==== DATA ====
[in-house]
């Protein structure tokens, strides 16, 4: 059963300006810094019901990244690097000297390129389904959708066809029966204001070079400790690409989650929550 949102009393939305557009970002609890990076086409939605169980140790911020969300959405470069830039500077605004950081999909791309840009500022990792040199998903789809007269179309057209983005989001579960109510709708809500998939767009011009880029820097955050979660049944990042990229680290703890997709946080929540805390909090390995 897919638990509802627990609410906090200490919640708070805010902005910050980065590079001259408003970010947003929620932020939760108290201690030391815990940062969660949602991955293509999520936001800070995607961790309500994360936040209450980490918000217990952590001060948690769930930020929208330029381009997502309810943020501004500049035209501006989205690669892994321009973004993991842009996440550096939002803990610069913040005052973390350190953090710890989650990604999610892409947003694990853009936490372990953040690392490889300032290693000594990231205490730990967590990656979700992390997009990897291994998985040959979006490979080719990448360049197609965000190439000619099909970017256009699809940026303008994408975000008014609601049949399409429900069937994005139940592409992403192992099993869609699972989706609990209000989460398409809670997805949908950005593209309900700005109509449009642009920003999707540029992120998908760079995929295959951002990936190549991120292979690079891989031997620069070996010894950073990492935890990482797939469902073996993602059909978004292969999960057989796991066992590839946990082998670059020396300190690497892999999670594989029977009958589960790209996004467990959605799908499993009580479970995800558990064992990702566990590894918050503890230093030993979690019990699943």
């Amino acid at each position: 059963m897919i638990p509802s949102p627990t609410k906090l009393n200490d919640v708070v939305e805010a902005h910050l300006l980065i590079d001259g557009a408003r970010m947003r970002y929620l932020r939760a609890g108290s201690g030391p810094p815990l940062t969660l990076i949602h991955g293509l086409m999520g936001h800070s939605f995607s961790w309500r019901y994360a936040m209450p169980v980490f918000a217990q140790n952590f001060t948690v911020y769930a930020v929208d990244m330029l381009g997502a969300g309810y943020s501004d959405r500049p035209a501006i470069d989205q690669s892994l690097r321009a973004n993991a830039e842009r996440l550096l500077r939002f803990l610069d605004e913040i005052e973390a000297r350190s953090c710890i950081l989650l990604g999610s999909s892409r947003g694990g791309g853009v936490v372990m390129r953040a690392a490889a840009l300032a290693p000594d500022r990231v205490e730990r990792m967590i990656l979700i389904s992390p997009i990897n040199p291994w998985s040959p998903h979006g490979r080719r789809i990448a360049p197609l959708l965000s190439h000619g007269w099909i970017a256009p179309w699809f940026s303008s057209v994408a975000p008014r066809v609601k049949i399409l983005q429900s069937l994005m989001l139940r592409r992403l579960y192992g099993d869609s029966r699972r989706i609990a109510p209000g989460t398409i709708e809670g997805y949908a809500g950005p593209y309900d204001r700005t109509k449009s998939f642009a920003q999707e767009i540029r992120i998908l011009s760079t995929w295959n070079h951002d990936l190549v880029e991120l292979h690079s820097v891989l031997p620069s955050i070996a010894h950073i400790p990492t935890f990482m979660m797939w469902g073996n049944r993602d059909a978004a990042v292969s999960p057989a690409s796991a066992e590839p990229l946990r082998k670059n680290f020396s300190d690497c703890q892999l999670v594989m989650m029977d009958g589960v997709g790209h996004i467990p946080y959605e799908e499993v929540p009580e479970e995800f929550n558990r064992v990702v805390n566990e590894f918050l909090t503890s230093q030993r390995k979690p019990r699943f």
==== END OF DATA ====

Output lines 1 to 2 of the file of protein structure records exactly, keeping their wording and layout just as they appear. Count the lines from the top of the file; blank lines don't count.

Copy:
[in-house]
């Protein structure tokens, strides 16, 4: 059963300006810094019901990244690097000297390129389904959708066809029966204001070079400790690409989650929550 949102009393939305557009970002609890990076086409939605169980140790911020969300959405470069830039500077605004950081999909791309840009500022990792040199998903789809007269179309057209983005989001579960109510709708809500998939767009011009880029820097955050979660049944990042990229680290703890997709946080929540805390909090390995 897919638990509802627990609410906090200490919640708070805010902005910050980065590079001259408003970010947003929620932020939760108290201690030391815990940062969660949602991955293509999520936001800070995607961790309500994360936040209450980490918000217990952590001060948690769930930020929208330029381009997502309810943020501004500049035209501006989205690669892994321009973004993991842009996440550096939002803990610069913040005052973390350190953090710890989650990604999610892409947003694990853009936490372990953040690392490889300032290693000594990231205490730990967590990656979700992390997009990897291994998985040959979006490979080719990448360049197609965000190439000619099909970017256009699809940026303008994408975000008014609601049949399409429900069937994005139940592409992403192992099993869609699972989706609990209000989460398409809670997805949908950005593209309900700005109509449009642009920003999707540029992120998908760079995929295959951002990936190549991120292979690079891989031997620069070996010894950073990492935890990482797939469902073996993602059909978004292969999960057989796991066992590839946990082998670059020396300190690497892999999670594989029977009958589960790209996004467990959605799908499993009580479970995800558990064992990702566990590894918050503890230093030993979690019990699943």